20 undergoing treatment. Is that correct?

21 A. The 2nd of August is when I left Sarajevo; that's correct.

22 Q. When did you return? You said you returned on the 22nd of August?

23 A. Correct.

24 Q. In your statement, in all three statements, the first, second, and

25 third, you explained an incident that took place on the 14th of July, when

Page 1552

1 you were crossing the street from the Holiday Inn. Do you remember the

2 incident I'm talking about?

3 A. Yes, I remember it very clearly.

4 Q. In your first statement, the one you gave in 1995, you said that

5 sniper fire was opened on an old woman and a girl. That is on page 2 of

6 your statement in the B/C/S version and it is paragraph 5, line 3. And

7 you said that she was being fired on from across the river towards Mount

8 Trebevic. Is that correct?

9 A. That is correct, ma'am.

10 MS. PILIPOVIC: [Interpretation] Your Honour, I should like to have

11 the witness shown a map, the map which my learned colleagues gave to the

12 witness and the witness used. It is number 3644, in which he drew in the

13 positions when asked by my learned friend to do so.

14 JUDGE ORIE: Is this 3644 or 3645, as I have Prosecution

15 Exhibit -- not -- it's still a document, not yet tendered in evidence.

16 3645, that's the marked map. Is that the map you mean?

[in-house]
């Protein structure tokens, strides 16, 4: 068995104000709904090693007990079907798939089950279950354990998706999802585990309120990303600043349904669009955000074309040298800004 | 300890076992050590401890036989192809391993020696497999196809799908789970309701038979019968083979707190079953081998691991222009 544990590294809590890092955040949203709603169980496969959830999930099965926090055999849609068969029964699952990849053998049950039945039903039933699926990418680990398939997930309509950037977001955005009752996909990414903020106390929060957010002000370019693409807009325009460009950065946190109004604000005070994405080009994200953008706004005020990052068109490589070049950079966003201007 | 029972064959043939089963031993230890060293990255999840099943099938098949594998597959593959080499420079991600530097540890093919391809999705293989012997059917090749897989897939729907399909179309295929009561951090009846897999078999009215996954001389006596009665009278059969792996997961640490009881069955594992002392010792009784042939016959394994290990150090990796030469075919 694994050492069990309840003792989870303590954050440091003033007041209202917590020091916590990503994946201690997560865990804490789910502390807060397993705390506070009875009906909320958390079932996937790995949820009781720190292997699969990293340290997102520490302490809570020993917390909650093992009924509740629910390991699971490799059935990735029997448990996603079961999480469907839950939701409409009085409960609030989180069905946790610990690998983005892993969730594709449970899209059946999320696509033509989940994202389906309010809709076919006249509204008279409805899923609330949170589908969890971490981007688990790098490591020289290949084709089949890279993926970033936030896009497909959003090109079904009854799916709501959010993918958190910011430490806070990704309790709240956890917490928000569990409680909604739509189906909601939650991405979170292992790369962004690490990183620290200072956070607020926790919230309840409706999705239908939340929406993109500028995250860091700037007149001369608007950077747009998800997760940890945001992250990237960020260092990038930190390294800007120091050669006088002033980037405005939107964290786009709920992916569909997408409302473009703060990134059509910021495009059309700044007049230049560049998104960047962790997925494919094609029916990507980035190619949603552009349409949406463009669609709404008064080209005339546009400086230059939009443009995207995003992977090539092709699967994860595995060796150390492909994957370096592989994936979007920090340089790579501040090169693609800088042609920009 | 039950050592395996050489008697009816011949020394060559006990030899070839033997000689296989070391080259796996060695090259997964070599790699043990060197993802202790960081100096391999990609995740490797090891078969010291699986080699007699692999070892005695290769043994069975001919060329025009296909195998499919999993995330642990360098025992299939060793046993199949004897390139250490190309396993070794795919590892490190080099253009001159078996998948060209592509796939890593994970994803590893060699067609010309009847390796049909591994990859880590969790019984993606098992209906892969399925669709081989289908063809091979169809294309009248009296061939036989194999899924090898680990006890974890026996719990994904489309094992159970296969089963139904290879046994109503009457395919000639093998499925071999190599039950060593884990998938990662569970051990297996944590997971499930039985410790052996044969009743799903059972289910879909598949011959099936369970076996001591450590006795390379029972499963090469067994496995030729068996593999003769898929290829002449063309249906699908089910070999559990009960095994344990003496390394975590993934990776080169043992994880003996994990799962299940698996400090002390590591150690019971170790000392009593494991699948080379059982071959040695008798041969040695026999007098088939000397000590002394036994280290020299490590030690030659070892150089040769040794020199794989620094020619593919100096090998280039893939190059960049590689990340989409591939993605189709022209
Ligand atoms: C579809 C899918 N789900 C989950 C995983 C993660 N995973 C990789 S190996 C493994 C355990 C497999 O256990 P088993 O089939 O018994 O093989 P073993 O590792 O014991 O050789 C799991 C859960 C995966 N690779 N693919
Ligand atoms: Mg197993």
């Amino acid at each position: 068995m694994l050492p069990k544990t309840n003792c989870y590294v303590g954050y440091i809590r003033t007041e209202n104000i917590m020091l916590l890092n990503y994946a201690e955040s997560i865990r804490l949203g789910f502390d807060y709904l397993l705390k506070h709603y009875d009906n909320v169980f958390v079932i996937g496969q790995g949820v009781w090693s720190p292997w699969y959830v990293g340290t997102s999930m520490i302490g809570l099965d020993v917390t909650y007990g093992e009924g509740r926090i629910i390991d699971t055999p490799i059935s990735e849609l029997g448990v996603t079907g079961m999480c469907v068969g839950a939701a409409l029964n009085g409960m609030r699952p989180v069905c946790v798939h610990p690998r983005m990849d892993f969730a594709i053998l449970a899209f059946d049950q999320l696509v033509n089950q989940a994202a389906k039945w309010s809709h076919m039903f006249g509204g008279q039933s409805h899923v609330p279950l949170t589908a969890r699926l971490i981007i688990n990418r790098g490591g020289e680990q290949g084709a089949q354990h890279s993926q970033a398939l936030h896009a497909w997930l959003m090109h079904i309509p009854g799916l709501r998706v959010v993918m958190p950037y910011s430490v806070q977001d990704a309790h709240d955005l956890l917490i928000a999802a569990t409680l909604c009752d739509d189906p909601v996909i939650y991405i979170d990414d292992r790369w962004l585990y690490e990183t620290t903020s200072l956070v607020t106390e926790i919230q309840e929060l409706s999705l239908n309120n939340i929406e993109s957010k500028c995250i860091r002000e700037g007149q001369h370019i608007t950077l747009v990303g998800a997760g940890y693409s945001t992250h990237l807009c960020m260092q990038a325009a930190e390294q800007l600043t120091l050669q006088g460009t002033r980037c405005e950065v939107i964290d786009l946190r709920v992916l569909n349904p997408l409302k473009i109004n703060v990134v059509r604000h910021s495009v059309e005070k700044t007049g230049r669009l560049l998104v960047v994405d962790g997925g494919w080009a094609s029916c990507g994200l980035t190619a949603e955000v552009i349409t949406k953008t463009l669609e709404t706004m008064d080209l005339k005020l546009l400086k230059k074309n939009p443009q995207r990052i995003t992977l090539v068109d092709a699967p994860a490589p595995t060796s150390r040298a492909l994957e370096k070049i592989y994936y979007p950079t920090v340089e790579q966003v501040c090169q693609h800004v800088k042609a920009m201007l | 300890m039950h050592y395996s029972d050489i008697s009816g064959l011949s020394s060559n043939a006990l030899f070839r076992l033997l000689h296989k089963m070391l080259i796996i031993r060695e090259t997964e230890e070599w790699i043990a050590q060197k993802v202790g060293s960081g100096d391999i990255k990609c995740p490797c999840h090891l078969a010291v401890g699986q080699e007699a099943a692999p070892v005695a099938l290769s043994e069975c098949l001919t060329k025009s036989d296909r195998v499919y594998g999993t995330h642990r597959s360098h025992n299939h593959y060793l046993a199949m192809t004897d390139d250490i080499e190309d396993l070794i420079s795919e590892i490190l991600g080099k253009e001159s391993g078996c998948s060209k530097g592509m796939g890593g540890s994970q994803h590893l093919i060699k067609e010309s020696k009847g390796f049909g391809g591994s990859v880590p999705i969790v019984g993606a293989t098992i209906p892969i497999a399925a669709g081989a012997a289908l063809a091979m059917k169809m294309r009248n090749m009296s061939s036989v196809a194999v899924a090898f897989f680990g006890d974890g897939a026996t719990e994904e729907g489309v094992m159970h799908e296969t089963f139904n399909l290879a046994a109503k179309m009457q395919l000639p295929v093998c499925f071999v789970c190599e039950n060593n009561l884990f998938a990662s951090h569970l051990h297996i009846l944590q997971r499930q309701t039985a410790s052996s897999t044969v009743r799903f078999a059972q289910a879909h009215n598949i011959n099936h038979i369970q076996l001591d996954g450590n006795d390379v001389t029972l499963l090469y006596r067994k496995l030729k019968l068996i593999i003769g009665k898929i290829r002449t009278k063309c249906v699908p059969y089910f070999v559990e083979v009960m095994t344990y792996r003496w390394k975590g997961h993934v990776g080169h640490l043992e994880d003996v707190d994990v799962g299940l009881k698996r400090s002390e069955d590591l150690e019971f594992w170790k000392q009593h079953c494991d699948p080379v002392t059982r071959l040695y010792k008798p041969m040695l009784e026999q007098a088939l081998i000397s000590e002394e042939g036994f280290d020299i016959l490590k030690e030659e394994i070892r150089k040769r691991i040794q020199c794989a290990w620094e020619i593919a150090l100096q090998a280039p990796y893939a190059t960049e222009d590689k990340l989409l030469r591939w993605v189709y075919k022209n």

17 MS. PILIPOVIC: [Interpretation] I think it is 3644, Your Honour.

18 THE REGISTRAR: Did you mean 3644.AA?

19 MS. PILIPOVIC: [Interpretation] 44, please.

20 JUDGE ORIE: [Previous translation continues]

21 MS. PILIPOVIC: [Interpretation] Yes. That's right, yes. It is

22 the map that we decided would be shown to every witness, and I think that

23 this present witness marked some positions on that particular map.



Page 1553

1 MS. PILIPOVIC: [Interpretation]

2 Q. I should like to ask the camera to zoom in on the part that you

3 were marking so that we can have a better view.

4 Will you indicate the street the incident took place on. Let's

5 decide what marker pen, what colour marker pen we're going to use to mark

6 this in for Defence, in response to Defence questions.

7 THE WITNESS: [Previous translation continues]

8 JUDGE ORIE: Black was what I saw that the witness used on the

9 screen.

10 MS. PILIPOVIC: [Interpretation] All right. Very well. Thank

11 you. I don't know whether black would be visible enough, because the map

12 is black. Perhaps another colour would be better.

13 JUDGE ORIE: Yes, but we had a general decision that black would

14 be the colour of the Defence while red would be the colour of the ... so

15 it becomes unclear, we'll see how to solve it, but let's start with black.

16 MS. PILIPOVIC: [Interpretation] Thank you, Your Honour.

17 Q. On the map, draw in -- mark in the street where the incident took

18 place, please.

19 A. This street here that I just marked. Should I put a number there

20 for you?

21 Q. Yes, and could you tell me what street that is, the name of the

22 street, if you know it? If not, never mind?

23 JUDGE ORIE: First put the number in it. I don't know what number

24 we were at at this map, but black "1" would do, because I think it's the

25 first black marking on the map.

Page 1554

1 THE WITNESS: To avoid confusion, I was going to suggest if Your

2 Honour might, D1 for the Defence.

3 JUDGE ORIE: Yes, or A, B, C. I don't know whether there are any

4 letters on it. Yes.